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‘When you feel the assaults of passion and anger’

by Lisa Graas on July 24, 2014

paulofthecross2

Words to remember, from St. Paul of the Cross, Founder of the Passionists.

“When you feel the assaults of passion and anger, then is the time to be silent as Jesus was silent in the midst of His ignominies and sufferings. O holy silence, rich in great virtues! O holy silence, which is a key of gold, keeping in safety the great treasure of holy virtues!”

Silence can be very helpful.

 

Rebecca Hamilton compares ‘demagoguery’ on the border issue to porn

by Lisa Graas on July 24, 2014

whatever

Rebecca Hamilton is comparing demands for a secure border to “demagoguery” and “porn.” I knew she was upset about this, so I knew immediately where she was going with it even before she explained her analogy.

As I explained here, it is important to uphold the rule of law. The rule of law not being upheld in Central America is ultimately the reason for the border crisis, though certainly the bishops’ language which indicates a moral obligation to defect to America is a factor, as is the president’s message that young people crossing illegally should receive amnesty. People get emotional that the rule of law is not being upheld, and when people are emotional in politics, you’re bound to see some hyperbole. You might even see calls for violence, though I haven’t seen any.

I am seeing people who don’t care so much about the gaping hole in the border demonizing people who are upset about that by accusing them of demonization.

I grow weary.

Let me say the same thing in another way. If you think people are demonizing people, demonizing those people doesn’t help your argument, especially when 80% of the public agrees with their premise.

This is akin to calling people “bigot” for defending true marriage. If that is your argument, you don’t have an argument.

I love Rebecca Hamilton. She’s one of my favorite Catholic bloggers. I can let it slide. You should, too. Still, I had to say something. Cardinal Maradiaga did the same thing. The USCCB blog has compared the border security crowd to people who dropped napalm on innocents in Vietnam. With all due respect, you aren’t convincing anyone. You’re only pouring gasoline on the fire when you demonize people whose positions are appalling to you because you think they’re demonizing people. It doesn’t add up.

 

 

Message of ‘Echoes of the Great War’ can help to prevent war

by Lisa Graas on July 23, 2014

CNS

Via Father Z.

Catholic News Service offers a video marking the anniversary of The Great War (World War One) that you should watch. It is less than 20 minutes long, entitled “1914-2014: Echoes of the Great War.” Having watched it, I think the message is one that can prevent unjust war if we all take it to heart. Too many today think of disagreeable speech as “war.” Speech is not war. Only war is war. In order to prevent unjust war, it is necessary to know history and it is necessary to maintain free speech. By “free speech” I refer to the ability of people to freely express their views, even if they are unpopular. If people grow so frustrated with disagreement that they punish disagreement, they are engaged in the precursor to war. This is even more dangerous when the state does so, for the state has a police force that, ultimately, uses the gun to enforce the law. With the assassination of Archduke Ferdinand and his wife, the idea of disagreement through speech gave way, within the mind of their assassin, to violence. It was the same with the response to that assassination. Blogs are not “war.” Speeches are not “war.” Only war is war, and we must do what we can with our speech to prevent it. We must also spiritually discern the big picture, which includes knowing history and human nature, and not grasp at straws. We do well, too, to understand that people who engaged in wars of the past were not less intelligent nor less well-intentioned than we are, and we do well to understand that wars can break out and catch us up in them quite unexpectedly. No one is exempted from duty to prevent unjust war. Having said all of this, war is sometimes just and necessary. When it is just and necessary, it should be supported. This was pointed out by Pope Benedict XV and in this video.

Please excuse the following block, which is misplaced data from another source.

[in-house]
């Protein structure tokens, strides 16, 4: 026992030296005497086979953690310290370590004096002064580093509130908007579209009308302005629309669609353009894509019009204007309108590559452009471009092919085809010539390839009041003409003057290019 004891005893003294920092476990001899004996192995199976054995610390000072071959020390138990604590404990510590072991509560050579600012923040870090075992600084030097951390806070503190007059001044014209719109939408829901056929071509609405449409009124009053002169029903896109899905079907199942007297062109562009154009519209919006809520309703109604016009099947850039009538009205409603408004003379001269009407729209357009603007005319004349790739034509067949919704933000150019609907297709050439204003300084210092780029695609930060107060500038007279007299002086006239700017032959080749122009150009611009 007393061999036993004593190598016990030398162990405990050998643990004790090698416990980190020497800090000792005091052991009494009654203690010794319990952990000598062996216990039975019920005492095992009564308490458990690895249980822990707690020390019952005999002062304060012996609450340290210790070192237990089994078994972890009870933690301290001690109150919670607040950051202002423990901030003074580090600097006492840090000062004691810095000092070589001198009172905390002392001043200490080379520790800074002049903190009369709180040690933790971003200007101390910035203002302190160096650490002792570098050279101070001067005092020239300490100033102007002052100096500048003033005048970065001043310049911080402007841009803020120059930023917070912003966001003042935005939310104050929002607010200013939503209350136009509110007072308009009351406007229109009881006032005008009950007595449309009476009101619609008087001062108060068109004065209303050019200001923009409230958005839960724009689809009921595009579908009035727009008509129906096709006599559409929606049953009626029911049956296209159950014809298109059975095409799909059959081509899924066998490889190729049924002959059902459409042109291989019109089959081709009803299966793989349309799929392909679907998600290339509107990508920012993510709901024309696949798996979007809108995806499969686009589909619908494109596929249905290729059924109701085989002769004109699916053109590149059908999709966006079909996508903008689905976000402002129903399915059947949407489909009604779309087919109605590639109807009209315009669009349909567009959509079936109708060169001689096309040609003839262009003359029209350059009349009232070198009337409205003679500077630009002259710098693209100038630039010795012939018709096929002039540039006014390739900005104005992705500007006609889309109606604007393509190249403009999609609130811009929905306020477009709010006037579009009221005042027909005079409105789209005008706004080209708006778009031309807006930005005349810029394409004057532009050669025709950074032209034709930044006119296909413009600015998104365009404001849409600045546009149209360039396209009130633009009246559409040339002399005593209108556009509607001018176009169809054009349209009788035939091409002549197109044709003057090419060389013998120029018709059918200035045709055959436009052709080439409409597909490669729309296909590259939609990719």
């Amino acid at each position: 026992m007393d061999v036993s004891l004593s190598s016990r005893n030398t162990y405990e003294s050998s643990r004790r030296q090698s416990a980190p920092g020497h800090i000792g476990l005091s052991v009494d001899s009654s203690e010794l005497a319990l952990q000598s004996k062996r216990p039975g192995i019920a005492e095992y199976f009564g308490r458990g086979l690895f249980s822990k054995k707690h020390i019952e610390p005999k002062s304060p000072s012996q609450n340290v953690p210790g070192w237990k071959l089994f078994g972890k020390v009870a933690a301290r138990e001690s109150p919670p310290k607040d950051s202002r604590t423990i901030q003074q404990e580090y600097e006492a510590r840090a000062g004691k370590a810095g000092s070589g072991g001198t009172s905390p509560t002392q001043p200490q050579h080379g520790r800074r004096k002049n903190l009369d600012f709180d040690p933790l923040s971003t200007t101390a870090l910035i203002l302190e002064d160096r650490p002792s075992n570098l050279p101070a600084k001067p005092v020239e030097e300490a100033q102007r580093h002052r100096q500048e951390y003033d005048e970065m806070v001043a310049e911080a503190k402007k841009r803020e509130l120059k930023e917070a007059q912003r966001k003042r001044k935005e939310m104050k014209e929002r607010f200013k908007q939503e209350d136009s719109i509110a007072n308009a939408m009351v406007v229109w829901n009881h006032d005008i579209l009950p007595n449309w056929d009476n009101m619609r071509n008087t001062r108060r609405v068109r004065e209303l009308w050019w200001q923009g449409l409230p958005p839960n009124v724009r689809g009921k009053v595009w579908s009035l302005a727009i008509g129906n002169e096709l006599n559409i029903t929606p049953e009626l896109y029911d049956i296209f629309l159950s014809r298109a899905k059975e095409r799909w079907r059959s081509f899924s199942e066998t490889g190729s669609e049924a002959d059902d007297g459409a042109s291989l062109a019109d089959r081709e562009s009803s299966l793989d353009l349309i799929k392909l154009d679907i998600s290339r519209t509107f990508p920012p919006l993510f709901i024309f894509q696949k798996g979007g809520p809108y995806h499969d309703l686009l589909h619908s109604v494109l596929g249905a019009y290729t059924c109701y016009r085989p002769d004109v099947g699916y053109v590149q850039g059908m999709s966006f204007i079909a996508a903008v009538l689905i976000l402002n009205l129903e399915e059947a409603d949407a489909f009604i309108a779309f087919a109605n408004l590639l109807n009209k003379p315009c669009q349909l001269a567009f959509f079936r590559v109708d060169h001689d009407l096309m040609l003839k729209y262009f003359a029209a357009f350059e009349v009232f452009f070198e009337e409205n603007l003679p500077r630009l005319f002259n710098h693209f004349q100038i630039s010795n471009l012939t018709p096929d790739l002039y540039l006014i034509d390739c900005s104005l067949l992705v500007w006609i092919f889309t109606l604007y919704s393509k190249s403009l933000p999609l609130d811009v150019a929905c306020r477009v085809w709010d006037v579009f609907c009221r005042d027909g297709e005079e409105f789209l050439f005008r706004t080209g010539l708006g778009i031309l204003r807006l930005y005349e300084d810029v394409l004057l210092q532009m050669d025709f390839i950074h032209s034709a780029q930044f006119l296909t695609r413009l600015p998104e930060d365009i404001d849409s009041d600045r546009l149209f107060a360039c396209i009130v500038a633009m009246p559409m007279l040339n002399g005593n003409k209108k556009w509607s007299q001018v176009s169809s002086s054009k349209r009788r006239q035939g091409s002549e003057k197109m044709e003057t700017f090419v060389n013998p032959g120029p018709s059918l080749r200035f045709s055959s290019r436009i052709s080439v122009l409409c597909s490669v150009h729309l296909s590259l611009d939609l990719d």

Under Obama’s ‘LGBT’ executive order, the Church must choose Jesus or Barabbas

by Lisa Graas on July 23, 2014

Barabbas

At Aleteia, Steve Weatherbe sums up the bishops’ reaction to President Obama’s ‘LGBT’ executive order. In the legal sense, there is a core problem, and here it is.

Aleteia:

The issue…is whether Christian pastoral agencies will be forced to either give up all federally-funded work or be forced to hire practicing homosexuals.

 

Because this is the choice the Church faces, the response should be for the Church to give up all federally-funded work. In a nutshell, the Church must decide whether to choose Jesus or Barabbas.